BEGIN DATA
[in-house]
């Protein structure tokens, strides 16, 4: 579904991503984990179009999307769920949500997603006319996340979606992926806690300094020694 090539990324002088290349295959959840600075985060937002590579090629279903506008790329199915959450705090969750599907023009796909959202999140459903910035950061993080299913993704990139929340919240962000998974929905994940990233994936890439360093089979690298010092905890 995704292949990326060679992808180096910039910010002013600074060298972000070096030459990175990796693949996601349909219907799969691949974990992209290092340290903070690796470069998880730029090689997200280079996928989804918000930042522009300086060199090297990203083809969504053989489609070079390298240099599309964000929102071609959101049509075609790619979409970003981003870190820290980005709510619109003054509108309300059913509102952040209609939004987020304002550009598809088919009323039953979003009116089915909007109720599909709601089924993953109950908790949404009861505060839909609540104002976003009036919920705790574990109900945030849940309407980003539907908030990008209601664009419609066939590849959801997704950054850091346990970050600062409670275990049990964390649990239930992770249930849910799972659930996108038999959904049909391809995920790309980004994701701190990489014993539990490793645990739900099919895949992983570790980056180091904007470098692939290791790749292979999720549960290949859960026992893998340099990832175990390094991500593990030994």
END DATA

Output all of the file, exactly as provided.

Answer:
[in-house]
């Protein structure tokens, strides 16, 4: 579904991503984990179009999307769920949500997603006319996340979606992926806690300094020694 090539990324002088290349295959959840600075985060937002590579090629279903506008790329199915959450705090969750599907023009796909959202999140459903910035950061993080299913993704990139929340919240962000998974929905994940990233994936890439360093089979690298010092905890 995704292949990326060679992808180096910039910010002013600074060298972000070096030459990175990796693949996601349909219907799969691949974990992209290092340290903070690796470069998880730029090689997200280079996928989804918000930042522009300086060199090297990203083809969504053989489609070079390298240099599309964000929102071609959101049509075609790619979409970003981003870190820290980005709510619109003054509108309300059913509102952040209609939004987020304002550009598809088919009323039953979003009116089915909007109720599909709601089924993953109950908790949404009861505060839909609540104002976003009036919920705790574990109900945030849940309407980003539907908030990008209601664009419609066939590849959801997704950054850091346990970050600062409670275990049990964390649990239930992770249930849910799972659930996108038999959904049909391809995920790309980004994701701190990489014993539990490793645990739900099919895949992983570790980056180091904007470098692939290791790749292979999720549960290949859960026992893998340099990832175990390094991500593990030994």